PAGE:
That he is a priest over his own house only, and does not intercede for the world, or for professors who are abandoned to disobedience. That he makes intercession for his erring brethren, if they confess and forsake their sins. That he sent forth apostles to proclaim salvation through him, as the only Name given under heaven whereby men may be saved.

That the way to obtain this salvation is to believe the gospel they preached, and to take on the name and service of Christ, by being thereupon immersed in water, and continuing patiently in the observance of all things he has commanded, none being recognized as his friends except those who do what he has commanded.

That the gospel consists of "the things concerning the kingdom of God and the name of Jesus Christ. That the things of the kingdom of God are the facts testified concerning the kingdom of God in the writings of the prophets and apostles, and definable as in the next 12 paragraphs.

That God will set up a kingdom in the earth, which will overthrow all others, and change them into "the kingdoms of our Lord and His Christ. That for this purpose God will send Jesus Christ personally to the earth at the close of the times of the Gentiles.

That the kingdom which he will establish will be the kingdom of Israel restored, in the territory it formerly occupied, viz. That the governing body of the Kingdom so established will be the brethren of Christ, of all generations, developed by resurrection and change, and constituting, with Christ as their head, the collective "seed of Abraham," in whom all nations will be blessed, and comprising "Abraham, Isaac, and Jacob, and all the prophets," and all in their age of like faithfulness.

That a law will be established, which shall go forth to the nations for their "instruction in righteousness," resulting in the abolition of war to the ends of the earth; and the "filling of the earth with the knowledge of the glory of Jehovah [Yahweh], as the waters cover the sea.

That at the appearing of Christ prior to the establishment of the Kingdom, the responsible faithful and unfaithful , dead and living of both classes, will be summoned before his judgment-seat "to be judged according to their works;" "and receive in body according to what they have done, whether it be good or bad. That the mission of the Kingdom will be to subdue all enemies, and finally death itself, by opening up the way of life to the nations, which they will enter by faith, during the thousand years, and in reality at their close.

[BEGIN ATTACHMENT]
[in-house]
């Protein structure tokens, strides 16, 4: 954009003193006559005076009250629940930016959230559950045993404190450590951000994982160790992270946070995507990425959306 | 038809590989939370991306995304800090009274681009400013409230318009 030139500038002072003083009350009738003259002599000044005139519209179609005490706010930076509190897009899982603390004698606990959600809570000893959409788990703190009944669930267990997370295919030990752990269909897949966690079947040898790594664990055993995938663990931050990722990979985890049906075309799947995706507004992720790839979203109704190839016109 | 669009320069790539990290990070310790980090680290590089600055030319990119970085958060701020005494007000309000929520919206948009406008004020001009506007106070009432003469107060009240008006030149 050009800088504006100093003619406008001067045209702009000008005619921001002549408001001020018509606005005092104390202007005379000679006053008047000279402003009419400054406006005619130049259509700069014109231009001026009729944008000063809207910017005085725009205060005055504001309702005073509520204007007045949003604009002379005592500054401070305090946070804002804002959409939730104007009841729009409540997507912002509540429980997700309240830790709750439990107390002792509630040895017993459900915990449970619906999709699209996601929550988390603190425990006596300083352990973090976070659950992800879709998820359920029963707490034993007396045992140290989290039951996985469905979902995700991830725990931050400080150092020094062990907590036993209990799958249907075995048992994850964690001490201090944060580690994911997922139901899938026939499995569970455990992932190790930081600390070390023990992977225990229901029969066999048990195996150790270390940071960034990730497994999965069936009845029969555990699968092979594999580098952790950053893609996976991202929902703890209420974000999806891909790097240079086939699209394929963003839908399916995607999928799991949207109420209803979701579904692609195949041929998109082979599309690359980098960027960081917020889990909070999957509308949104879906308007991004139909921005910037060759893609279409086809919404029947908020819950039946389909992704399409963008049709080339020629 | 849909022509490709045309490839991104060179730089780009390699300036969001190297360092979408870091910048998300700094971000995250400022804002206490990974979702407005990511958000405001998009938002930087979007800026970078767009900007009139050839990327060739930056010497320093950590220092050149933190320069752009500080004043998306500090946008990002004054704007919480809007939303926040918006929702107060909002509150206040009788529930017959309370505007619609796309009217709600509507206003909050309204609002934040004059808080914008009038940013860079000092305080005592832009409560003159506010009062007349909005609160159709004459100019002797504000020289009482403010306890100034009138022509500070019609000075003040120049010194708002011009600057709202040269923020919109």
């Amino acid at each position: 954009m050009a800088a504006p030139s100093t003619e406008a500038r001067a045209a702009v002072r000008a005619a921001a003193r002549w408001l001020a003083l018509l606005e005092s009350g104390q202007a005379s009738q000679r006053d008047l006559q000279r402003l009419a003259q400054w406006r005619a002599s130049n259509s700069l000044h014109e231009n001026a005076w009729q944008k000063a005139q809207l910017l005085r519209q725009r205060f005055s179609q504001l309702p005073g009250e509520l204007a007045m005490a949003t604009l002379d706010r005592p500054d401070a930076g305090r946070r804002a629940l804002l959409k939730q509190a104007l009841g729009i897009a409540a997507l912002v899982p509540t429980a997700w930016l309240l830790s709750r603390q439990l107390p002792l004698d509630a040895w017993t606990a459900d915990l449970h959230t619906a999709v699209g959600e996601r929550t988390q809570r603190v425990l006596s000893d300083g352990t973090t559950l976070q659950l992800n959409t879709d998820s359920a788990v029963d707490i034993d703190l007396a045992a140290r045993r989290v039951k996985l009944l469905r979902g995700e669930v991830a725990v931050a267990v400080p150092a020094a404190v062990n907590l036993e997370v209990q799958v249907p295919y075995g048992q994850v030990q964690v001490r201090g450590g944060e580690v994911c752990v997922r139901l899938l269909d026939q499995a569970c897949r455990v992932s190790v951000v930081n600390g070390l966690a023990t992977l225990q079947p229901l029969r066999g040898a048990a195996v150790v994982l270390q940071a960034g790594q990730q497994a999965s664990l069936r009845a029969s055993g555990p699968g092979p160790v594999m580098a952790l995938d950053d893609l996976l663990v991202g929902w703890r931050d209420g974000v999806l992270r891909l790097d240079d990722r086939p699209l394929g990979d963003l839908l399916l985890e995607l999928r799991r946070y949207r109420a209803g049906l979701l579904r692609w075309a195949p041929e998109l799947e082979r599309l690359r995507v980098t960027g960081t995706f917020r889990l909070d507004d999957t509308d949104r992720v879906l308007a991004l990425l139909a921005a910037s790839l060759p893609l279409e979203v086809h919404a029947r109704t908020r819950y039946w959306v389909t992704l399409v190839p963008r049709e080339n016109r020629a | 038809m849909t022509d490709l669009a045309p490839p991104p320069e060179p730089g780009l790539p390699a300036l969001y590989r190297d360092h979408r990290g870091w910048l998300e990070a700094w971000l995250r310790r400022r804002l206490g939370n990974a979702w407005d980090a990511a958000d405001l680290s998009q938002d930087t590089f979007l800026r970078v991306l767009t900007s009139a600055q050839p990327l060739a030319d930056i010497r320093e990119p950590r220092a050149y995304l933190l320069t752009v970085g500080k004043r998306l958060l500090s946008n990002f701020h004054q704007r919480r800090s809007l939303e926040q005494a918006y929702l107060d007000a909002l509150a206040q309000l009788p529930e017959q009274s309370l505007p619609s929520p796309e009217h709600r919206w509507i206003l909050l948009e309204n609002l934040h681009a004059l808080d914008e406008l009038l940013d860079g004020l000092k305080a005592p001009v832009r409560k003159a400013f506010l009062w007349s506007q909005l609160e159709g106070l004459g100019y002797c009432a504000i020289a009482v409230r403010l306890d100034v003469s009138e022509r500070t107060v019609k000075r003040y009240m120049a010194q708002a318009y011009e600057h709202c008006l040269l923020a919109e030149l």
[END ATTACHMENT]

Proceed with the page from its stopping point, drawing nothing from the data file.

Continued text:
That at the close of the thousand years, there will be a general resurrection and judgment, resulting in the final extinction of the wicked, and the immortalization of those who shall have established their title under the grace of God to eternal life during the thousand years.

That the government will then be delivered up by Jesus to the Father, who will manifest Himself as the "All-in-all"; sin and death having been taken out of the way, and the race completely restored to the friendship of the Deity.

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Christadelphians

Mautilar First, there must be a recognition that the best of us fail. The ecclesia also must set its face firmly against the prevailing irresponsibility in mating and parenthood. Obviously, there must be a genuine desire to put away the manner of life which has caused the separation. Christadekphian topic is locked. Javascript Disabled Detected You currently have ecclesizl disabled.

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Ecclesial Guide - CBM Edition

Posted 27 December - AM The beginning of an Ecclesia If more than one obey the truth together, the weekly breaking of bread will be an enjoyable exercise, and the nucleus of an ecclesia will have been formed. A first necessity in such a case will be a room to meet in. At first it is wise for a small group in a new area to be attached to the membership of the nearest established ecclesia, until the numbers make it practicable to become a separate ecclesia.